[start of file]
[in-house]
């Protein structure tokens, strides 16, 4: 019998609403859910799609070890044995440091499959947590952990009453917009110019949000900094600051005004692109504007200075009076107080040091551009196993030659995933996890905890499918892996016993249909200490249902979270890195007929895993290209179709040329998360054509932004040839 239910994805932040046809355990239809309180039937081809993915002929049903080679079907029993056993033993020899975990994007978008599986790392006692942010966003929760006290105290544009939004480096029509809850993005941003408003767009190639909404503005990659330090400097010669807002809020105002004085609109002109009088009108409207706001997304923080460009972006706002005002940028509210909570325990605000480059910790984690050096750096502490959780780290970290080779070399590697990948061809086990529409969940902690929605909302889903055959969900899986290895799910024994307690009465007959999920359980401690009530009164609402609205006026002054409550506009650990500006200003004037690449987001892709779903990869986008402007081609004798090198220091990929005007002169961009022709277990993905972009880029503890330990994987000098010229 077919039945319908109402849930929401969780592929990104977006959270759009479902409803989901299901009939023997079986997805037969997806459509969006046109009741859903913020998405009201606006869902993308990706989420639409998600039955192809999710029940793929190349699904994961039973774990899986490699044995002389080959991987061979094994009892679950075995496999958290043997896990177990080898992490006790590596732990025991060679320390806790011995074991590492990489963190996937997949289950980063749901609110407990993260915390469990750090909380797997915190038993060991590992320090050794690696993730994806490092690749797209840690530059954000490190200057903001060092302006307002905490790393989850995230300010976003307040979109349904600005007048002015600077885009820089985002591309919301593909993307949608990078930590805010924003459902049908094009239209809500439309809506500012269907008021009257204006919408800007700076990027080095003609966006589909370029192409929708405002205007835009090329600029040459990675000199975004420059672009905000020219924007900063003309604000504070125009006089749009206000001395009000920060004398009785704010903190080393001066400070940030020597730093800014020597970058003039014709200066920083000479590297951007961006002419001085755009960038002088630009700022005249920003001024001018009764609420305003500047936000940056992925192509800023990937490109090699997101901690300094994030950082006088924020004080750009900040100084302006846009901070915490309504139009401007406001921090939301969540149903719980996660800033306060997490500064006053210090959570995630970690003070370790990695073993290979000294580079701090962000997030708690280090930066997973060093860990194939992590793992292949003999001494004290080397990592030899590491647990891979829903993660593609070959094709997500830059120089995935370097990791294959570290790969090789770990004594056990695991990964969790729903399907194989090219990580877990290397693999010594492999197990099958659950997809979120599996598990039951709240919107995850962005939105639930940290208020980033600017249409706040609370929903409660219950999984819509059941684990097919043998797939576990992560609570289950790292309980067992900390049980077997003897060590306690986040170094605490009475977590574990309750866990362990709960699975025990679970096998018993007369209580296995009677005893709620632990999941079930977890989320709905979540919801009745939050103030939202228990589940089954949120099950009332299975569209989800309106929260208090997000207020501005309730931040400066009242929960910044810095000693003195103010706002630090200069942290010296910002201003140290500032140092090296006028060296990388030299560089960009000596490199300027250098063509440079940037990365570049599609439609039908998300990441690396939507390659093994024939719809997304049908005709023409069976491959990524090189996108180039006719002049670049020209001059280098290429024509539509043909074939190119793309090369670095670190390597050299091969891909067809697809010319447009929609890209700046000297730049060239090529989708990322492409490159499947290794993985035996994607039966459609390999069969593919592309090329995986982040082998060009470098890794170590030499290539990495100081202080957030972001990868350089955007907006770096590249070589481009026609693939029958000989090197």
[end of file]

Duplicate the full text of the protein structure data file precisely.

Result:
[in-house]
């Protein structure tokens, strides 16, 4: 019998609403859910799609070890044995440091499959947590952990009453917009110019949000900094600051005004692109504007200075009076107080040091551009196993030659995933996890905890499918892996016993249909200490249902979270890195007929895993290209179709040329998360054509932004040839 239910994805932040046809355990239809309180039937081809993915002929049903080679079907029993056993033993020899975990994007978008599986790392006692942010966003929760006290105290544009939004480096029509809850993005941003408003767009190639909404503005990659330090400097010669807002809020105002004085609109002109009088009108409207706001997304923080460009972006706002005002940028509210909570325990605000480059910790984690050096750096502490959780780290970290080779070399590697990948061809086990529409969940902690929605909302889903055959969900899986290895799910024994307690009465007959999920359980401690009530009164609402609205006026002054409550506009650990500006200003004037690449987001892709779903990869986008402007081609004798090198220091990929005007002169961009022709277990993905972009880029503890330990994987000098010229 077919039945319908109402849930929401969780592929990104977006959270759009479902409803989901299901009939023997079986997805037969997806459509969006046109009741859903913020998405009201606006869902993308990706989420639409998600039955192809999710029940793929190349699904994961039973774990899986490699044995002389080959991987061979094994009892679950075995496999958290043997896990177990080898992490006790590596732990025991060679320390806790011995074991590492990489963190996937997949289950980063749901609110407990993260915390469990750090909380797997915190038993060991590992320090050794690696993730994806490092690749797209840690530059954000490190200057903001060092302006307002905490790393989850995230300010976003307040979109349904600005007048002015600077885009820089985002591309919301593909993307949608990078930590805010924003459902049908094009239209809500439309809506500012269907008021009257204006919408800007700076990027080095003609966006589909370029192409929708405002205007835009090329600029040459990675000199975004420059672009905000020219924007900063003309604000504070125009006089749009206000001395009000920060004398009785704010903190080393001066400070940030020597730093800014020597970058003039014709200066920083000479590297951007961006002419001085755009960038002088630009700022005249920003001024001018009764609420305003500047936000940056992925192509800023990937490109090699997101901690300094994030950082006088924020004080750009900040100084302006846009901070915490309504139009401007406001921090939301969540149903719980996660800033306060997490500064006053210090959570995630970690003070370790990695073993290979000294580079701090962000997030708690280090930066997973060093860990194939992590793992292949003999001494004290080397990592030899590491647990891979829903993660593609070959094709997500830059120089995935370097990791294959570290790969090789770990004594056990695991990964969790729903399907194989090219990580877990290397693999010594492999197990099958659950997809979120599996598990039951709240919107995850962005939105639930940290208020980033600017249409706040609370929903409660219950999984819509059941684990097919043998797939576990992560609570289950790292309980067992900390049980077997003897060590306690986040170094605490009475977590574990309750866990362990709960699975025990679970096998018993007369209580296995009677005893709620632990999941079930977890989320709905979540919801009745939050103030939202228990589940089954949120099950009332299975569209989800309106929260208090997000207020501005309730931040400066009242929960910044810095000693003195103010706002630090200069942290010296910002201003140290500032140092090296006028060296990388030299560089960009000596490199300027250098063509440079940037990365570049599609439609039908998300990441690396939507390659093994024939719809997304049908005709023409069976491959990524090189996108180039006719002049670049020209001059280098290429024509539509043909074939190119793309090369670095670190390597050299091969891909067809697809010319447009929609890209700046000297730049060239090529989708990322492409490159499947290794993985035996994607039966459609390999069969593919592309090329995986982040082998060009470098890794170590030499290539990495100081202080957030972001990868350089955007907006770096590249070589481009026609693939029958000989090197």